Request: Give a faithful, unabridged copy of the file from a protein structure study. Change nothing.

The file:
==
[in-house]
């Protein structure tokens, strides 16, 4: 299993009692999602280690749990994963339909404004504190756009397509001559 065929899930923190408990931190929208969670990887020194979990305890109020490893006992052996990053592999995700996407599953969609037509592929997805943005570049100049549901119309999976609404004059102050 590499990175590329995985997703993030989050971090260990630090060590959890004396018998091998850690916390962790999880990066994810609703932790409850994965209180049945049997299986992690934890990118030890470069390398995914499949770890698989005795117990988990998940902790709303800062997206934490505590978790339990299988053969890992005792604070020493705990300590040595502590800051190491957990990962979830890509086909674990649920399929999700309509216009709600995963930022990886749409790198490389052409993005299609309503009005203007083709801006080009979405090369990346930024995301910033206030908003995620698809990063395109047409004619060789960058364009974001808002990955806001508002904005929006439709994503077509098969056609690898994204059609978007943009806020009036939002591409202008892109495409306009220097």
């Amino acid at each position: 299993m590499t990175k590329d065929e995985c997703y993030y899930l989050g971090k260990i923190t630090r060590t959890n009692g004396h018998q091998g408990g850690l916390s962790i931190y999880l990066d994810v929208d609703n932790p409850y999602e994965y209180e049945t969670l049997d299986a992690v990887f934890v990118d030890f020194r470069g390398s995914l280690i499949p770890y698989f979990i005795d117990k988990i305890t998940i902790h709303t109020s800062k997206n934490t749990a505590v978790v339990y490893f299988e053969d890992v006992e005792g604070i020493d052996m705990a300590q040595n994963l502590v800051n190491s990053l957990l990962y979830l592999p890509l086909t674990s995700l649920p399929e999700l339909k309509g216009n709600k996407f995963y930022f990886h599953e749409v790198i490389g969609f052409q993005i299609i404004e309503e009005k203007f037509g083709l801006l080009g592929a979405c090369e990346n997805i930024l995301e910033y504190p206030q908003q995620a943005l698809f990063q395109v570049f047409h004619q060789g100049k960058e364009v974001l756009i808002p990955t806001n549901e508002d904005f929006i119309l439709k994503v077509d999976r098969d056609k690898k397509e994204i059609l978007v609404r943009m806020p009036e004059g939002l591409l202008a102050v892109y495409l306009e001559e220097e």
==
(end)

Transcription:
[in-house]
């Protein structure tokens, strides 16, 4: 299993009692999602280690749990994963339909404004504190756009397509001559 065929899930923190408990931190929208969670990887020194979990305890109020490893006992052996990053592999995700996407599953969609037509592929997805943005570049100049549901119309999976609404004059102050 590499990175590329995985997703993030989050971090260990630090060590959890004396018998091998850690916390962790999880990066994810609703932790409850994965209180049945049997299986992690934890990118030890470069390398995914499949770890698989005795117990988990998940902790709303800062997206934490505590978790339990299988053969890992005792604070020493705990300590040595502590800051190491957990990962979830890509086909674990649920399929999700309509216009709600995963930022990886749409790198490389052409993005299609309503009005203007083709801006080009979405090369990346930024995301910033206030908003995620698809990063395109047409004619060789960058364009974001808002990955806001508002904005929006439709994503077509098969056609690898994204059609978007943009806020009036939002591409202008892109495409306009220097």
């Amino acid at each position: 299993m590499t990175k590329d065929e995985c997703y993030y899930l989050g971090k260990i923190t630090r060590t959890n009692g004396h018998q091998g408990g850690l916390s962790i931190y999880l990066d994810v929208d609703n932790p409850y999602e994965y209180e049945t969670l049997d299986a992690v990887f934890v990118d030890f020194r470069g390398s995914l280690i499949p770890y698989f979990i005795d117990k988990i305890t998940i902790h709303t109020s800062k997206n934490t749990a505590v978790v339990y490893f299988e053969d890992v006992e005792g604070i020493d052996m705990a300590q040595n994963l502590v800051n190491s990053l957990l990962y979830l592999p890509l086909t674990s995700l649920p399929e999700l339909k309509g216009n709600k996407f995963y930022f990886h599953e749409v790198i490389g969609f052409q993005i299609i404004e309503e009005k203007f037509g083709l801006l080009g592929a979405c090369e990346n997805i930024l995301e910033y504190p206030q908003q995620a943005l698809f990063q395109v570049f047409h004619q060789g100049k960058e364009v974001l756009i808002p990955t806001n549901e508002d904005f929006i119309l439709k994503v077509d999976r098969d056609k690898k397509e994204i059609l978007v609404r943009m806020p009036e004059g939002l591409l202008a102050v892109y495409l306009e001559e220097e």